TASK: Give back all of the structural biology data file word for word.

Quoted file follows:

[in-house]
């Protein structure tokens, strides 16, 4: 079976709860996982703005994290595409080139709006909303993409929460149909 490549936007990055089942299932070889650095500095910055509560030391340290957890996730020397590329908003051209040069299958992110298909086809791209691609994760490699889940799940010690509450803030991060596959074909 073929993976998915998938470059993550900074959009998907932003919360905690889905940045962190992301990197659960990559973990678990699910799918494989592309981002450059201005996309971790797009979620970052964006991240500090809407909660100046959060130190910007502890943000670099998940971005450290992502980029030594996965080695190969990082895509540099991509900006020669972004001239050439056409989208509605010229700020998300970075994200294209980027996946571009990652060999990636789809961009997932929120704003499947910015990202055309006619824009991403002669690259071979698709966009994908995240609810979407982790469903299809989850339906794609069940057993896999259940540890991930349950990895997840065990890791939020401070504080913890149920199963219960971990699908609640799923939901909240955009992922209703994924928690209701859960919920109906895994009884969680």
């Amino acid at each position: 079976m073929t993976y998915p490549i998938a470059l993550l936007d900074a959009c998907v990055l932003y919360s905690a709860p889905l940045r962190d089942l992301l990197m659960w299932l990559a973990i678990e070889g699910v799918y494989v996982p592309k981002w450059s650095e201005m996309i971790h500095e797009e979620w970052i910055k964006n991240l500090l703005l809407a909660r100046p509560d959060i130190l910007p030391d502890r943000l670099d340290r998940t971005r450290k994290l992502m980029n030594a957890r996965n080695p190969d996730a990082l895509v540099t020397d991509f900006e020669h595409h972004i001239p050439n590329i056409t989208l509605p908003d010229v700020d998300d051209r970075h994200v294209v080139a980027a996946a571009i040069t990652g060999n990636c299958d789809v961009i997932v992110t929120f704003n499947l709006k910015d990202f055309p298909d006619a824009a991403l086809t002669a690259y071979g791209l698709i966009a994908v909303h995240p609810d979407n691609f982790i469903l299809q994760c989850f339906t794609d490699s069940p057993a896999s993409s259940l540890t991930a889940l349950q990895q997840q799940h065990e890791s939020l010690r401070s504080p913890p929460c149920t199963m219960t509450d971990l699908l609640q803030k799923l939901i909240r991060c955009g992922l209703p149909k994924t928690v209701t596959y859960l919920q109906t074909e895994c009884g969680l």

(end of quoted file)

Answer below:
[in-house]
């Protein structure tokens, strides 16, 4: 079976709860996982703005994290595409080139709006909303993409929460149909 490549936007990055089942299932070889650095500095910055509560030391340290957890996730020397590329908003051209040069299958992110298909086809791209691609994760490699889940799940010690509450803030991060596959074909 073929993976998915998938470059993550900074959009998907932003919360905690889905940045962190992301990197659960990559973990678990699910799918494989592309981002450059201005996309971790797009979620970052964006991240500090809407909660100046959060130190910007502890943000670099998940971005450290992502980029030594996965080695190969990082895509540099991509900006020669972004001239050439056409989208509605010229700020998300970075994200294209980027996946571009990652060999990636789809961009997932929120704003499947910015990202055309006619824009991403002669690259071979698709966009994908995240609810979407982790469903299809989850339906794609069940057993896999259940540890991930349950990895997840065990890791939020401070504080913890149920199963219960971990699908609640799923939901909240955009992922209703994924928690209701859960919920109906895994009884969680």
């Amino acid at each position: 079976m073929t993976y998915p490549i998938a470059l993550l936007d900074a959009c998907v990055l932003y919360s905690a709860p889905l940045r962190d089942l992301l990197m659960w299932l990559a973990i678990e070889g699910v799918y494989v996982p592309k981002w450059s650095e201005m996309i971790h500095e797009e979620w970052i910055k964006n991240l500090l703005l809407a909660r100046p509560d959060i130190l910007p030391d502890r943000l670099d340290r998940t971005r450290k994290l992502m980029n030594a957890r996965n080695p190969d996730a990082l895509v540099t020397d991509f900006e020669h595409h972004i001239p050439n590329i056409t989208l509605p908003d010229v700020d998300d051209r970075h994200v294209v080139a980027a996946a571009i040069t990652g060999n990636c299958d789809v961009i997932v992110t929120f704003n499947l709006k910015d990202f055309p298909d006619a824009a991403l086809t002669a690259y071979g791209l698709i966009a994908v909303h995240p609810d979407n691609f982790i469903l299809q994760c989850f339906t794609d490699s069940p057993a896999s993409s259940l540890t991930a889940l349950q990895q997840q799940h065990e890791s939020l010690r401070s504080p913890p929460c149920t199963m219960t509450d971990l699908l609640q803030k799923l939901i909240r991060c955009g992922l209703p149909k994924t928690v209701t596959y859960l919920q109906t074909e895994c009884g969680l």